FIRST RIDE: All New Kawasaki Ninja ZX-10R 2016 0

zx10r

For many of us, the chances of getting close to an actual race bike is rare. It’s near impossible for us to ride one. But not anymore! You can now own a Kawasaki superbike that is jointly developed  by 2013 WSBK World Champion, Tom Sykes. This is the closest one can get to an actual race bike.

FIRST RIDE: Kawasaki Ninja ZX-10R 2016

Kawasaki has been very aggressive especially when it comes to superbike domination. With 2 titles under their belt for the past 3 years, they have launched the much anticipated all new Ninja ZX-10R in late 2015. Prior to the ZX-10R launch, Kawasaki had launched the H2 and H2R, the world’s fastest production bike; making a bold statement to the world that they are still the dominating brand in the world. The new ZX-10R carries much resemblance with its predecessors.

Although under the deceptive looks, it has incorporated lots of latest technologies into this bike including some of ZX-10R’s first state of the art technology. Kawasaki says the ultimate goal is to make the ZX-10R faster and easier to handle. In fact, we were sceptical; but we were dead wrong.

FIRST RIDE: Kawasaki Ninja ZX-10R 2016

The outlook of the predecessors is something I would called ugly. I don’t like the square tail. The design is not so catchy. However, Kawasaki has successfully redefined a new design in the new ZX-10R. This new model is more stylish, sleeker and in one look you can tell that this bike has superb aerodynamic design that gives more wind protection to the rider.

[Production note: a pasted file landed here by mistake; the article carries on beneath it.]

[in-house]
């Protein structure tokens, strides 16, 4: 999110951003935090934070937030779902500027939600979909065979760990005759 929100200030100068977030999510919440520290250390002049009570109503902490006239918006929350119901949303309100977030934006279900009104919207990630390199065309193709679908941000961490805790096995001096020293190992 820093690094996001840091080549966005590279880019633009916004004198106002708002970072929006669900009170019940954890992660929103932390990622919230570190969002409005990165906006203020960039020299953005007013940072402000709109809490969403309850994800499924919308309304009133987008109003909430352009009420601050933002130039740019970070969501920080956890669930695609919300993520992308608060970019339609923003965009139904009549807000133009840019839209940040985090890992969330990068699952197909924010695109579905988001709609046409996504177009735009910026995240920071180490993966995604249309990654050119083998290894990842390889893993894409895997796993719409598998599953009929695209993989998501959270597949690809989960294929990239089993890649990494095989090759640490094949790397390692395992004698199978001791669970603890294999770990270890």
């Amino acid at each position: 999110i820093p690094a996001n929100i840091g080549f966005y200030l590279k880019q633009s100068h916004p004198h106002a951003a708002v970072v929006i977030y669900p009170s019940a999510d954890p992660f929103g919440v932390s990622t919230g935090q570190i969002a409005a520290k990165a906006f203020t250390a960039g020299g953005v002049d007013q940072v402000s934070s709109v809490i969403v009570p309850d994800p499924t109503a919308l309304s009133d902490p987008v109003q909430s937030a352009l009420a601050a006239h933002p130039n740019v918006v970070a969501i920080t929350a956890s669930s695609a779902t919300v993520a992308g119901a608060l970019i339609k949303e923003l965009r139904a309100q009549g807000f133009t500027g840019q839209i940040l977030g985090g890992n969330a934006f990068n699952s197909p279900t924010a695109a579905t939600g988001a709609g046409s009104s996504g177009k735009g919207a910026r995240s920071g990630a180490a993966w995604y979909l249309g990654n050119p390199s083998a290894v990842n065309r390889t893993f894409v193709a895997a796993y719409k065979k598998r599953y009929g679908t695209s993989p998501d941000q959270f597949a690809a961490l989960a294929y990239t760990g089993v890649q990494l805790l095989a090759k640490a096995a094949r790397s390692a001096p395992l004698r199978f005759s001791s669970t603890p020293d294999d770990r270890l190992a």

They revamped the entire look completely. The front fairing now comes with a larger windshield. The duck tip at the front gives better down force and the rear tail is pointy and comes with LED lights. The only setback is that the headlamp comes with a conventional halogen lamp. Kawasaki needs to do something about this, I expected a LED headlamp like those in the Ducati Panigale. Even the small Yamaha scooters now comes with LED headlamps.

FIRST RIDE: Kawasaki Ninja ZX-10R 2016

It also comes with a sleeker titanium exhaust but honestly, that doesn’t really matter as we all will change to aftermarket exhaust anyway. Putting the H2 aside, this is the first time Kawasaki is installing state of the art electronics into the package. It comes with a completely revamped Sport-Kawasaki Traction Control (S-KTRC), newly added engine-brake control, a launch-control mode, quick shifter, and smarter optional KIBS (Kawasaki Intelligent Braking System) cornering ABS.

The system now utilizes a Bosch five axis Inertial Measurement Unit (IMU) that measures longitudinal, transverse, and vertical acceleration along with roll and pitch rates. Kawasaki’s proprietary software calculates yaw rate, a sixth degree of freedom said to sense the rear end stepping out during a powerslide. Kawasaki touts this latest S-KTRC system as the most advanced of all current offerings due to its “predictive” rather than reactive nature of maximizing cornering grips and exit drives.

FIRST RIDE: Kawasaki Ninja ZX-10R 2016

Its key feature is the race-developed lighter crankshaft that helps reduce inertia by 20 per cent, thus enhancing both acceleration and chassis agility. The chassis is completely redesigned with a16mm longer swingarm that puts more weight to the front wheel. Although it is slightly heavier compared to its predecessors, it feels very much lighter when you ride on it.